We propose in this paper an automatic system to detect sigmatism from the speech signal. Sigmatism occurs when the tongue is positioned incorrectly during articulation of sibilant phones like /s/ and /z/. For our task we extracted various sets of features from speech: Mel frequency cepstral coefficients, energies in specific bandwidths of the spectral envelope, and the so-called supervectors, which are the parameters of an adapted speaker model. We then trained several classifiers on a speech database of German adults simulating three different types of sigmatism. Recognition results were calculated at a phone, word and speaker level for both the simulated database and for a database of pathological speakers. For the simulated database, we achieved recognition rates of up to 86%, 87% and 94% at a phone, word and speaker level. The best classifier was then integrated as part of a Java applet that allows patients to record their own speech, either by pronouncing isolated phones, a specific word or a list of words, and provides them with a feedback whether the sibilant phones are being correctly pronounced.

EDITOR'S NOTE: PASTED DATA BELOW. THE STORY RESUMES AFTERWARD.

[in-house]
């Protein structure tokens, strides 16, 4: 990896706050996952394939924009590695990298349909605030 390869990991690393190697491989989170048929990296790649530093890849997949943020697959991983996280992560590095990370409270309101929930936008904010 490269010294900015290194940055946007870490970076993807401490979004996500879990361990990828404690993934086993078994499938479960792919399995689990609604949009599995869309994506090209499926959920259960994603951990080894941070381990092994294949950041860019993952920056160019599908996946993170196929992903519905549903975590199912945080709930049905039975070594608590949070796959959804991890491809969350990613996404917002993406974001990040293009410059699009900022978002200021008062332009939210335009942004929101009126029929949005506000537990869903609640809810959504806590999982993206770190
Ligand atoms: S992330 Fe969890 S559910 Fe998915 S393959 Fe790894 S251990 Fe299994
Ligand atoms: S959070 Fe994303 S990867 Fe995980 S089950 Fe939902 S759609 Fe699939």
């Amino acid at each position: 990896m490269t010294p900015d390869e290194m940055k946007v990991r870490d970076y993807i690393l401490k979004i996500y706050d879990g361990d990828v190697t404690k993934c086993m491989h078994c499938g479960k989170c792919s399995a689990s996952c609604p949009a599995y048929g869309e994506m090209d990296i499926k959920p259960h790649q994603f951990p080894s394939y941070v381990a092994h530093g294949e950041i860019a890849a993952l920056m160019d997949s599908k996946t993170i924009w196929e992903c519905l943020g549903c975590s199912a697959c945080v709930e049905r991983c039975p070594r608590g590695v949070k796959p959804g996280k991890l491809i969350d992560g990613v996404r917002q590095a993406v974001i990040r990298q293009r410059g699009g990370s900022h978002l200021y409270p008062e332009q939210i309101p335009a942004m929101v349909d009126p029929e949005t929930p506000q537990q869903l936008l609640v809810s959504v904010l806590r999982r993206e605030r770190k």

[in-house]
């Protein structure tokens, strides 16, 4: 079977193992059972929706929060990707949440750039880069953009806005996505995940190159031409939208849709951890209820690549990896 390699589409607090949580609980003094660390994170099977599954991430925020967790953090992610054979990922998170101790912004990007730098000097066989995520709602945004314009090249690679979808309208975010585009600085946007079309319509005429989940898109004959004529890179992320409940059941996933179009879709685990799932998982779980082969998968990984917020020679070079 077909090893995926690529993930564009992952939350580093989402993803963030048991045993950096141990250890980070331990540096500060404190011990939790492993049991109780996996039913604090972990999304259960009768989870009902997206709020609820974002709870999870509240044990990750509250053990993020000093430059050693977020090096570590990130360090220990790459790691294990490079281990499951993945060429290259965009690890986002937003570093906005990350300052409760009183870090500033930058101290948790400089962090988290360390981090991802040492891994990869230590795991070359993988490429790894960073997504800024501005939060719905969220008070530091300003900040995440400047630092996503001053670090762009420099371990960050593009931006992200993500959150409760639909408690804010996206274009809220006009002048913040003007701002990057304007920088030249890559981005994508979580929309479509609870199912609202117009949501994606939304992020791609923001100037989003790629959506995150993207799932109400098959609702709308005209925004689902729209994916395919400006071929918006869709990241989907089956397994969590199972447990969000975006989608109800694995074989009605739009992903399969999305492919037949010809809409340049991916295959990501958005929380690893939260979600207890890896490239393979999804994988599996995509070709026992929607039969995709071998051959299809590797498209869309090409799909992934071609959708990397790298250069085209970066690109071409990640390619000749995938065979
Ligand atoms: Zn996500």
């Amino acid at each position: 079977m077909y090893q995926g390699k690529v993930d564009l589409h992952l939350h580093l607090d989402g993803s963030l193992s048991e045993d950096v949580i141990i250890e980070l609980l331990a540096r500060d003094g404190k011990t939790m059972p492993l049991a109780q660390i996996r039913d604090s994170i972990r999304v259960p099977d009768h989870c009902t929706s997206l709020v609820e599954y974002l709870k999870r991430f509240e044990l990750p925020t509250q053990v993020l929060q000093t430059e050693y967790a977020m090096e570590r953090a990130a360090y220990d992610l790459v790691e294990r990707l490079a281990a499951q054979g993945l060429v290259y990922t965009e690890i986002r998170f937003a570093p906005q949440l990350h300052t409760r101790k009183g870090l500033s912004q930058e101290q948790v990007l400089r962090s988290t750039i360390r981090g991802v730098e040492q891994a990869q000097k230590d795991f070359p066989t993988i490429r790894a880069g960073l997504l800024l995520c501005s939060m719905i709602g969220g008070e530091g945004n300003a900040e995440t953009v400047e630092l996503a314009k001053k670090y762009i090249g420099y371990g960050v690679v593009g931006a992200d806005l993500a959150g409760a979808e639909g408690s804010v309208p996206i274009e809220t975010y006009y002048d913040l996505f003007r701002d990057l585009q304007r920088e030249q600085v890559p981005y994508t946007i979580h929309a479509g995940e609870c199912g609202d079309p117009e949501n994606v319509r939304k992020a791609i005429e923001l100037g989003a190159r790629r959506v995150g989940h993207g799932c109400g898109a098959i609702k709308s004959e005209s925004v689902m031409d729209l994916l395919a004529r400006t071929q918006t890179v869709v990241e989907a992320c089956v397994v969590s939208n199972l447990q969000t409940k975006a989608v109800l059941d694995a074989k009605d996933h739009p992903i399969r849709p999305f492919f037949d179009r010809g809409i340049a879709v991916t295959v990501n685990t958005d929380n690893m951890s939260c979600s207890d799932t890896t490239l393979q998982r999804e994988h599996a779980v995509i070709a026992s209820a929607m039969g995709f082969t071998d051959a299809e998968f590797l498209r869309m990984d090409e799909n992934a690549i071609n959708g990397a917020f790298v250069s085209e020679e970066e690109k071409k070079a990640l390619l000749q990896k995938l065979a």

[14] C. Valentini-Botinhao, J. Yamagishi, and S. King. Mel cepstral coefficient modification based on the Glimpse Proportion measure for improving the intelligibility of HMM-generated synthetic speech in noise. In Proc. Interspeech, Portland, USA, September 2012. [ bib ]